Gracious professionalism is a term coined by Dr. Woodie Flowers, a FIRST Distinguished Advisor. Gracious professionalism is a way of acting that emphasizes strong competition and good sportsmanship. Gracious professionalism means helping opponents when they need it. Gracious professionalism is a healthy moderation of kindness and competitiveness.

It represents a large part of FIRST’s values and the behavior of participants themselves. Many, if not all speakers at FIRST events remind the teams to display gracious professionalism towards each other. Not that they need reminders, either. All the teams display very large amounts of team spirit, a desire to win, and a willingness to help anyone at all times. FIRST is one of the few places where you can find people with those traits in such large proportions.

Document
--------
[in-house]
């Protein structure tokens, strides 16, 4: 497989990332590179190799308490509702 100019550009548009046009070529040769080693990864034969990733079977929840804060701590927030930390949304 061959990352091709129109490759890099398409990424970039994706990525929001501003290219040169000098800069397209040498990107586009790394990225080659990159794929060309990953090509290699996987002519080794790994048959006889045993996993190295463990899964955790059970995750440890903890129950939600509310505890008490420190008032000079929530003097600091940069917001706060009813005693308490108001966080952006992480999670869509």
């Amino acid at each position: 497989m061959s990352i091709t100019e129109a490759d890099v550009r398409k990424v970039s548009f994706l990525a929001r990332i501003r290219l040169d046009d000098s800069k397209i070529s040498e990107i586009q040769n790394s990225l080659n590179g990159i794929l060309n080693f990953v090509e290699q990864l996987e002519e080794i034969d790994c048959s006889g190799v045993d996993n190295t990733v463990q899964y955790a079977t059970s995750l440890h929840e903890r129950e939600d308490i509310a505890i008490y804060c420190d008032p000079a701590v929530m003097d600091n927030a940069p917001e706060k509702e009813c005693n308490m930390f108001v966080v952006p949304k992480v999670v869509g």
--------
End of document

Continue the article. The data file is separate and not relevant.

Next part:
Gracious professionalism is important to learn from a young age for several reasons. First, it develops students into the kinds of people who are willing to work towards what they want without feeling entitlement. This is a very important quality to have because with gracious professionalism students are willing to try their best to win, and at the same time display good sportsmanship in the case of loss. FIRST develops the competitors into well rounded individuals with a good STEM background.

These lessons learned early in life will help the students later in life when they move on to college, and eventually their careers. Whether it is a willingness to put in the work to get that “A” or promotion, the ability to fight for it is necessary. What’s more than that, however, is the ability to accept failure gracefully and success humbly. Gracious professionalism is about displaying kindness and good sportsmanship in the face of both winning and losing. It is a lesson useful in competition at every level, from the playing field to the big promotion.